U.S. Commerce Secretary Wilbur Ross has declared fishing disasters for seven states on three coasts.
"Fishing is the cornerstone of countless coastal economies and has been a way of life for generations of Americans," he said in a brief news release Wednesday. "This determination acknowledges the critical role fisheries play in our communities, and the risks they face from natural disasters and other causes beyond their control."
Ross' action makes people and businesses eligible for NOAA fisheries disaster assistance. Congress has appropriated $165 million for such help for fiscal 2019 and the Commerce Department decides allocations to eligible fisheries, the statement said.
The statement said a regional disaster occurred for Louisiana, Mississippi and Alabama because of "extreme flooding events in the Gulf of Mexico." Alaska and California each had multiple requests approved; one for both Georgia and South Carolina will help shrimpers and shrimp processors. An unusually cold spell in January 2018 killed the vast majority of shrimp overwintering in estuaries, Erin Weeks, spokeswoman for the South Carolina Department of Natural Resources, said in an email.
California requests for the red sea urchin and sardine fisheries were approved, Jordan Traverso, spokesman for the state Department of Fish and Wildlife, said in an email. Ross also approved a request from the Yurok Tribe of Klamath, California, National Oceanic and Atmospheric Administration spokeswoman Kristin Brown said in an email. Tribal Chairman Joseph L. James' letter to Ross in February said last year was the third in a row that the tribe hasn't been able to catch enough Chinook salmon from the Klamath River to sell any.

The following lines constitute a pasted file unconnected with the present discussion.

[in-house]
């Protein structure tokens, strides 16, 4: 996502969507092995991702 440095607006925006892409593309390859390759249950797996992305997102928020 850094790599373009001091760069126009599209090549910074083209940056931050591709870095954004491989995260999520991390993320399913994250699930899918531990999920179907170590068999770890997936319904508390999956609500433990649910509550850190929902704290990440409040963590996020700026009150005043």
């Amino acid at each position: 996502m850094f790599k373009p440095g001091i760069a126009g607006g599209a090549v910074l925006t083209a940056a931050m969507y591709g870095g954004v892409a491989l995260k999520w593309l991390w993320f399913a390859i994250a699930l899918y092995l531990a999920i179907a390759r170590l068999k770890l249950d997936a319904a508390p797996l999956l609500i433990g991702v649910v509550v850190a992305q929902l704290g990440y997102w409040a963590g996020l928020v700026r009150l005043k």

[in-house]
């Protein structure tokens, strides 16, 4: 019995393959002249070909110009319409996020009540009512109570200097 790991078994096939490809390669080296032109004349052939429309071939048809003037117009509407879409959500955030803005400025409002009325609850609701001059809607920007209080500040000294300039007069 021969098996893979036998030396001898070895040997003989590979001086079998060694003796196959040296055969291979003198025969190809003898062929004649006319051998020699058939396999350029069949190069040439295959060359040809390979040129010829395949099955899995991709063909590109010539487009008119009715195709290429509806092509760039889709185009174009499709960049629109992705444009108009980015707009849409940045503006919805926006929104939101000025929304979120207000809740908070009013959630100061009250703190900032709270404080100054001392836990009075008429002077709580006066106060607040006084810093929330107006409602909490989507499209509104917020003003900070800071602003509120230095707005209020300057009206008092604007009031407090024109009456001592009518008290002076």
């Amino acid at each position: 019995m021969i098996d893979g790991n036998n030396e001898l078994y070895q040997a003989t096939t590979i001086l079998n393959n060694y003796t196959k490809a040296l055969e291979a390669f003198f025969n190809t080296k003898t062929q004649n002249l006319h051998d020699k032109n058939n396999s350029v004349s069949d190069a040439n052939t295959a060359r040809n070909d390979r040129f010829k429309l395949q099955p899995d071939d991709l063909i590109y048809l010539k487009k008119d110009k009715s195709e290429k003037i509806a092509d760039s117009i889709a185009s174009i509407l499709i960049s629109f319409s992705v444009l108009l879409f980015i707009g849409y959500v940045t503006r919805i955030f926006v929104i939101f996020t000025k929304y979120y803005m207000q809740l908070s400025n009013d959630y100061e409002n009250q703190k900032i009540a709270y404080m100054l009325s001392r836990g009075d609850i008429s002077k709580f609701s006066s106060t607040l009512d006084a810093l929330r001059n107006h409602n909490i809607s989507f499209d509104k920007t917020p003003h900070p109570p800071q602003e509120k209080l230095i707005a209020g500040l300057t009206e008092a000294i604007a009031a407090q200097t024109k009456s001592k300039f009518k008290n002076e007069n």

The Pacific sardine fishery has been closed since 2015, California Gov. Gavin Newsom wrote Ross in June. A disaster was declared for the first two years; Wednesday's action brings it up through 2019.
Both of Alaska's pending requests were approved, Brown said. Those were for the Pacific cod and sockeye salmon fisheries in 2018.
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Louisiana Gov. John Bel Edwards said Ross' action could qualify Louisiana for millions of dollars in federal aid.
"I appreciate President Trump and Secretary Ross for this emergency declaration, which is critically important to our fishing industry in Louisiana. ... Our shrimpers, oyster farmers and fishers suffered greatly as Louisiana engaged in a historic flood flight this year, including two openings of the Bonnet Carré spillway, as the river was in flood stage for 211 days," he said in a news release.
Midwestern floodwaters pouring into the Gulf of Mexico from rivers and the spillway have killed oysters, hurt fish catches and damaged livelihoods, Edwards told Ross in June. Fresh water from the spillway affected Mississippi and Alabama, dramatically reducing salinity in the Mississippi Sound and causing toxic algae blooms that closed all of Mississippi's beaches.
It dumped trillions of gallons of fresh water into the Sound, Joe Spraggins, executive director for The Mississippi Department of Marine Resources, told the Senate Commerce Committee on Wednesday.
The fresh water killed large numbers of oysters, which glue themselves to the bottom or to reefs and sent fish so far out into the Gulf that many fishing boats couldn't get out to them. Alabama canceled its oyster season because there weren't enough to harvest.